So I look forward to retiring and only wish I could do so now instead of having to wait another three years. Three more years of grant application rejections, three more years of research article rejections, three more years of remaining patient in the face of a stupid uncaring system. Three more years of futile salary discussions in a system that has no budget to give its employees a lift (because most of the money is being used to pay the exorbitant salaries of the leaders who abound about us like rabbits). They multiply three-fold each year. We’re up to six levels of leadership now and I don’t have a clue as to what any of them do each day. Three more years of braggarts, of researchers with huge amounts of funding who don’t have a clue as to how the other half lives. I tell people the truth—I have no funding, zero, zip, nada. That’s how it goes, and I’m fine with it. I only wish I could exit stage left now.  

Saturday, August 19, 2017

New York summer

I recently spent some time in the States visiting family and friends, traveling in Pennsylvania (right over the NY State border) and in New York. It occurred to me as I was writing this post that I used nearly all forms of transportation on this trip--plane, bus, train and car, just not a boat. I spent the first part of my trip in the Milford area in Pennsylvania (took a bus from the Port Authority bus station in Manhattan to Milford) visiting my sister and her husband. Milford PA is a lovely town with about a thousand residents--small town Americana--and is definitely worth visiting. It is not far from the Delaware River and the NY State border. I stayed at the Hotel Fauchere ( and can highly recommend it. My sister and I spent a day driving around the Milford area and through the small towns of Barryville, Narrowsburg, Kauneonga Lake, Bethel, and Middletown in New York--a lovely area in southwest NY State near the Delaware River bordering Pennsylvania. I then took a train from Port Jervis NY (about a fifteen-minute car ride from Milford) back to Manhattan. The Port Jervis train line passed through some lovely towns in NY State (Tuxedo comes to mind). Port Jervis is also a nice small town on the Delaware River, itself a very picturesque river. The train pulled into Secaucus NJ, where we disembarked, and then got on another train that took us to Manhattan's Penn Station. I met my cousin Karen for a very pleasant evening in Manhattan, which was extremely crowded with tourists the night we were there (I'm sure the lovely weather helped). We ate at a Korean barbecue restaurant in the Korean section of the city, stayed overnight, then the following day I took the train from Grand Central Station to North White Plains where I picked up a rental car and drove to the Doubletree Hilton Hotel in Tarrytown. While in Tarrytown, I got together with some high school friends for dinner at Sunset Cove restaurant on the Hudson River, spent one day pleasantly wandering around Tarrytown and down memory lane with my friend Stef from childhood, and then spent another day with my friend Laura from high school wandering around the Lyndhurst estate. I then drove to Saratoga Springs to meet my friends Jean and Maria; Jean's family had rented the Haywood House in Saratoga Springs overlooking Lake Saratoga, and we enjoyed a couple of days there, before returning to Jean's house for the remainder of my visit, which is where I always love to be at the end of my visits to NY. I also visited a friend who is sick with a debilitating illness, and it was good to see her as it always is. Even though she is handicapped now, her sense of humor persists, as does her beauty. As always, my trip flew by too fast, but I have the wonderful memories to keep me going until next year's visit. I hope to be able to spend more time in New York in a few years when I retire. I am looking forward to that.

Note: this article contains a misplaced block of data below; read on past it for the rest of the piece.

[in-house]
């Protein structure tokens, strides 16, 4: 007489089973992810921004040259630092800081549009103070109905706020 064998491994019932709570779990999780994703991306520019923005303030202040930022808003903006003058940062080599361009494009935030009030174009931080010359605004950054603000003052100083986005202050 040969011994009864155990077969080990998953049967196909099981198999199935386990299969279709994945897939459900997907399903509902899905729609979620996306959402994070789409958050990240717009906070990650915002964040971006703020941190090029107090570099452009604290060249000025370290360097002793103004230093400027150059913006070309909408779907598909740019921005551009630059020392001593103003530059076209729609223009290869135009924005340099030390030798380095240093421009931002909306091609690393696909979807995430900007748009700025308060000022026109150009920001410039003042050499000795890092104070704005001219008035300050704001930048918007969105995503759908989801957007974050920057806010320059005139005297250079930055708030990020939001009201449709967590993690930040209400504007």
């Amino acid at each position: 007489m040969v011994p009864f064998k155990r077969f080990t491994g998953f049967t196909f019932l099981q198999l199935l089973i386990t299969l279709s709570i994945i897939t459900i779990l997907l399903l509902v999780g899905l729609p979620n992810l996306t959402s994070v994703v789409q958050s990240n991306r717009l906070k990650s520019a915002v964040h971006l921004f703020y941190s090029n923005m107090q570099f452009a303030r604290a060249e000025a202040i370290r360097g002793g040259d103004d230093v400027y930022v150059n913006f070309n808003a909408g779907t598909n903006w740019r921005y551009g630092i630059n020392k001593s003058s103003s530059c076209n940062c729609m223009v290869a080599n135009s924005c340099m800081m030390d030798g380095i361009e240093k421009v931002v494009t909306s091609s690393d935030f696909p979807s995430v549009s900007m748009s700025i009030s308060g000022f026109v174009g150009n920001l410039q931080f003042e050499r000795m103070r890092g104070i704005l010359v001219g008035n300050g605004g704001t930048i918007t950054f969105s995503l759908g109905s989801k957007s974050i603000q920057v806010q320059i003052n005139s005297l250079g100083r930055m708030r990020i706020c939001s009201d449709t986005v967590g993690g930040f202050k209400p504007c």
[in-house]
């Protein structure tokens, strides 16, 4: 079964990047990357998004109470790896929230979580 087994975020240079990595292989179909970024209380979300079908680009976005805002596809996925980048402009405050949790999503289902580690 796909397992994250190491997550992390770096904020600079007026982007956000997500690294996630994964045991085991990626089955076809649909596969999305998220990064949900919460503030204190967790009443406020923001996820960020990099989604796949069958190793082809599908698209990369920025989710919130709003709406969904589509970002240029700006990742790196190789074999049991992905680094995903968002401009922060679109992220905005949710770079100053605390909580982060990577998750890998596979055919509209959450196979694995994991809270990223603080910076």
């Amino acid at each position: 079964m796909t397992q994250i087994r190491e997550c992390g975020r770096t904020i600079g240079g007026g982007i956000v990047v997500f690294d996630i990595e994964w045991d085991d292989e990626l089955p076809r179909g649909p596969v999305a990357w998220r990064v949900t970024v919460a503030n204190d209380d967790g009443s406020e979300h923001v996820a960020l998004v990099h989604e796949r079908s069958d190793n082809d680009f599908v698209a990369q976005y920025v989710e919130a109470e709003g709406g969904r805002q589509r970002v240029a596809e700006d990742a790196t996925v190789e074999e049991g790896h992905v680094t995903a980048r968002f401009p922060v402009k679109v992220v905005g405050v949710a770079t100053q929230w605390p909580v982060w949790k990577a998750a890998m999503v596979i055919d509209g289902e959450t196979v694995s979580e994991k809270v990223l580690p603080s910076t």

restaurant in the town of Kauneonga Lake

Lake Kauneonga 

my sister's garden

the lovely Delaware River photographed from the Port Jervis NY side

the lovely Hudson River photographed from Rockwood Hall State Park 

an annual cicada at Rockwood